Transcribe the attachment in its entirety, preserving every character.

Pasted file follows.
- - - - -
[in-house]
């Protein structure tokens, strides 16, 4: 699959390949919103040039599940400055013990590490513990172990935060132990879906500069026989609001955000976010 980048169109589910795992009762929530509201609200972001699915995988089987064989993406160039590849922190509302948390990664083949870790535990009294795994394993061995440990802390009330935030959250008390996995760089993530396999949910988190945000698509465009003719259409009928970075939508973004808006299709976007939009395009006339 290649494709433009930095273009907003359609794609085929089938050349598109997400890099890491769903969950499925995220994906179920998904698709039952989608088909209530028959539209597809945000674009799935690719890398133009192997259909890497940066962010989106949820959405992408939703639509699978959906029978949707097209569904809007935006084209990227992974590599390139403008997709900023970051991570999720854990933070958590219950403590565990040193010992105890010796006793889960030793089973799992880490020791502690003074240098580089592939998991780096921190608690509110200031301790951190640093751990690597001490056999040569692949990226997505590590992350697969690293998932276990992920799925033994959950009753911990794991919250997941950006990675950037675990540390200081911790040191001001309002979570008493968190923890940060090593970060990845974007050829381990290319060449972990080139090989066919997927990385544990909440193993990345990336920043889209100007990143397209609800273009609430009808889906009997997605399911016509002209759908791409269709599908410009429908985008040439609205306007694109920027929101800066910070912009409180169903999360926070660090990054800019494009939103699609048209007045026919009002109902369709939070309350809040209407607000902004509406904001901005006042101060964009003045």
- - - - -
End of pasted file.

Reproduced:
[in-house]
């Protein structure tokens, strides 16, 4: 699959390949919103040039599940400055013990590490513990172990935060132990879906500069026989609001955000976010 980048169109589910795992009762929530509201609200972001699915995988089987064989993406160039590849922190509302948390990664083949870790535990009294795994394993061995440990802390009330935030959250008390996995760089993530396999949910988190945000698509465009003719259409009928970075939508973004808006299709976007939009395009006339 290649494709433009930095273009907003359609794609085929089938050349598109997400890099890491769903969950499925995220994906179920998904698709039952989608088909209530028959539209597809945000674009799935690719890398133009192997259909890497940066962010989106949820959405992408939703639509699978959906029978949707097209569904809007935006084209990227992974590599390139403008997709900023970051991570999720854990933070958590219950403590565990040193010992105890010796006793889960030793089973799992880490020791502690003074240098580089592939998991780096921190608690509110200031301790951190640093751990690597001490056999040569692949990226997505590590992350697969690293998932276990992920799925033994959950009753911990794991919250997941950006990675950037675990540390200081911790040191001001309002979570008493968190923890940060090593970060990845974007050829381990290319060449972990080139090989066919997927990385544990909440193993990345990336920043889209100007990143397209609800273009609430009808889906009997997605399911016509002209759908791409269709599908410009429908985008040439609205306007694109920027929101800066910070912009409180169903999360926070660090990054800019494009939103699609048209007045026919009002109902369709939070309350809040209407607000902004509406904001901005006042101060964009003045």